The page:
This being is bound to samsara, kamma is his means for going beyond. -- SN I, 38.

“Of course it is happening inside your head, Harry, but why on earth should that mean that it is not real?” HPatDH p.723

dhammarelax
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Re: Is the Theravada Tradition wrong?

Post by dhammarelax »

Hi, this short audio (The experience of Nibbana - How it happens) seems interesting for this discussion:

https://www.youtube.com/watch?v=muIs991 ... e=youtu.be" onclick="window.open(this.href);return false;

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dhammarelax
Even if the flesh & blood in my body dry up, leaving just the skin, tendons, & bones, I will use all my human firmness, human persistence and human striving. There will be no relaxing my persistence until I am the first of my generation to attain full awakening in this lifetime. ed. AN 2.5

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tiltbillings
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Re: Is the Theravada Tradition wrong?

Post by tiltbillings »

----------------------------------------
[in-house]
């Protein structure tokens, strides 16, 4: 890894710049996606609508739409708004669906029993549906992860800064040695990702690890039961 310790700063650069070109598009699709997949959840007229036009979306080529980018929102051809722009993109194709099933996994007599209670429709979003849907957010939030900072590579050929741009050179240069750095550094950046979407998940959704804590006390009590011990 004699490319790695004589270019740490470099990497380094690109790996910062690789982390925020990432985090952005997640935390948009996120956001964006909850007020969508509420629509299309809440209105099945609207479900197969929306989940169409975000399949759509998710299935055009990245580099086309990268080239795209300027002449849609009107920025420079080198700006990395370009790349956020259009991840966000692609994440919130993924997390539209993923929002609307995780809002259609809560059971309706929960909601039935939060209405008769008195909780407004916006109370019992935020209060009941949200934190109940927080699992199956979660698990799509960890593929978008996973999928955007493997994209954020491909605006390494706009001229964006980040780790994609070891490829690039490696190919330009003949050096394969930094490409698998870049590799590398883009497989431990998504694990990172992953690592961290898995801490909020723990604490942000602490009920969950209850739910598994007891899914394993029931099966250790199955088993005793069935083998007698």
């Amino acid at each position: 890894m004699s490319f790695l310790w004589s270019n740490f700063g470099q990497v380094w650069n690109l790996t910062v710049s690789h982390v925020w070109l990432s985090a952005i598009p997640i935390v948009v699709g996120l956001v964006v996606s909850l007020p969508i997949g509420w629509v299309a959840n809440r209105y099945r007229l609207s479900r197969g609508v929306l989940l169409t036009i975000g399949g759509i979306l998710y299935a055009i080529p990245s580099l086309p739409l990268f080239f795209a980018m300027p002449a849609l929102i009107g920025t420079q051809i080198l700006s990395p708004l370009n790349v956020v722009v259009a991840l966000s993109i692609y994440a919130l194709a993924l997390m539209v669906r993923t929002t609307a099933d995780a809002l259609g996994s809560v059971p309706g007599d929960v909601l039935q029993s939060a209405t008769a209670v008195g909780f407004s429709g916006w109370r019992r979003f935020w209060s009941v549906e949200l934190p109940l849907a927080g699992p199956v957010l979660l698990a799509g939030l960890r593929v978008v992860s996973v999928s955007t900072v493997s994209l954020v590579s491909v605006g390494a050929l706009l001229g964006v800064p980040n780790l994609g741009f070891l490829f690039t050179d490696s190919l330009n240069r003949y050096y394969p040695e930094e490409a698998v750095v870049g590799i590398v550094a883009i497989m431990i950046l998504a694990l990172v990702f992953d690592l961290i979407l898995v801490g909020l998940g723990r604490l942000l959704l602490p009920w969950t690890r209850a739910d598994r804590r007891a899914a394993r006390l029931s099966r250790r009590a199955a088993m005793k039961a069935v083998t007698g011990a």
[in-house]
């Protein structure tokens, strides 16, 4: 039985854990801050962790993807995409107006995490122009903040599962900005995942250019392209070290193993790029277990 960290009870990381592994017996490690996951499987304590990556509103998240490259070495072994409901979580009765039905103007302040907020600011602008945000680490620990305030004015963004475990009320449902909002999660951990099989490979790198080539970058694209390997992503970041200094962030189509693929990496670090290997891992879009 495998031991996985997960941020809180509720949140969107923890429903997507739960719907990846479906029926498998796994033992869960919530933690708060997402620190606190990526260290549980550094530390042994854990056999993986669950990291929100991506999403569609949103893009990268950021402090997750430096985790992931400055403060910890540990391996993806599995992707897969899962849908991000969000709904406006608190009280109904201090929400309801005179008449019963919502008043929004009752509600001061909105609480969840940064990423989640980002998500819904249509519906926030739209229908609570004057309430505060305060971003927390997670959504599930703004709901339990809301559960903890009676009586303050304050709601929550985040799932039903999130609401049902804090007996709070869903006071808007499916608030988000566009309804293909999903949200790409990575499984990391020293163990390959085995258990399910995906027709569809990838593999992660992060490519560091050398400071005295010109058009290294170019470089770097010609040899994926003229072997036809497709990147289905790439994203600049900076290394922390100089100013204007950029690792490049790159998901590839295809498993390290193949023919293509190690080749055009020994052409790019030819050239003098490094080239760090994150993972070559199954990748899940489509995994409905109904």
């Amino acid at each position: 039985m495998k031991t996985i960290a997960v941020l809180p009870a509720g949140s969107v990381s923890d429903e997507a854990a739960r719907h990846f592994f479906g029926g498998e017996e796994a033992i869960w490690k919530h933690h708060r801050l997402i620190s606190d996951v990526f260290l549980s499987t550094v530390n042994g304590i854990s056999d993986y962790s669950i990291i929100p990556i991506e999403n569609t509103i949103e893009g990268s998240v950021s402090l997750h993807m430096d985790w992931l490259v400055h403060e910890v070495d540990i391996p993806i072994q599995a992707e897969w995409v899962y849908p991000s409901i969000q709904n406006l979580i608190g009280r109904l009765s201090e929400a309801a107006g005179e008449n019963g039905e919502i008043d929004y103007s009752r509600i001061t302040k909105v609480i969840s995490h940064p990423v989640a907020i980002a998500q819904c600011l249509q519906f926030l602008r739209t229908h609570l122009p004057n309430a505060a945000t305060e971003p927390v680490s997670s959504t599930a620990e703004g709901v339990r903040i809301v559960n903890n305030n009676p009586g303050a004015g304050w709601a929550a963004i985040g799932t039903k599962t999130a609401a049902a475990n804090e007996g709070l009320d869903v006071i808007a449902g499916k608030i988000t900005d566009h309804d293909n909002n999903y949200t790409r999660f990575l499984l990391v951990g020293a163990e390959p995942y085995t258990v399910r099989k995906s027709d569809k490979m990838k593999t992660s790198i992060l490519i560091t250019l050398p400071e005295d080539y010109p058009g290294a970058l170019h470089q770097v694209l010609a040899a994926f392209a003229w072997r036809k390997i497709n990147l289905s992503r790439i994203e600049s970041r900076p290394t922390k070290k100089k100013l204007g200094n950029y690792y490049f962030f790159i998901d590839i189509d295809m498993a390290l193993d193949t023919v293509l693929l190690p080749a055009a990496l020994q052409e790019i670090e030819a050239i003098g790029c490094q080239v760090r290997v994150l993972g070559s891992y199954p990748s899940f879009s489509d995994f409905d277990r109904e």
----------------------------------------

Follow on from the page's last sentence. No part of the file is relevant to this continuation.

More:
dhammarelax wrote:Hi, this short audio (The experience of Nibbana - How it happens) seems interesting for this discussion:



Smile all the time
dhammarelax
At 8:33 - 8:42 we hear that one should not add or subtract anything from the practice of "the original teachings of the Buddha"; however, Vimalaramsi's 6Rs is his particular interpretation of the Buddha's teachings and as such are not without their problems, as has been shown in various threads on this forum, as being presented as the Buddha's original teachings that do not add or subtract anything from the original teachings.
>> Do you see a man wise [enlightened/ariya] in his own eyes? There is more hope for a fool than for him.<< -- Proverbs 26:12

This being is bound to samsara, kamma is his means for going beyond. -- SN I, 38.

“Of course it is happening inside your head, Harry, but why on earth should that mean that it is not real?” HPatDH p.723

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Re: Is the Theravada Tradition wrong?

Post by badscooter »

tiltbillings wrote:
dhammarelax wrote:Hi, this short audio (The experience of Nibbana - How it happens) seems interesting for this discussion:



Smile all the time
dhammarelax
At 8:33 - 8:42 we hear that one should not add or subtract anything from the practice of "the original teachings of the Buddha"; however, Vimalaramsi's 6Rs is his particular interpretation of the Buddha's teachings and as such are not without their problems, as has been shown in various threads on this forum, as being presented as the Buddha's original teachings that do not add or subtract anything from the original teachings.
:goodpost:
According to vimalaramsi, the way I see it, the only commentary allowed is his own.
"whatever one frequently thinks and ponders upon will be the inclination of one's mind"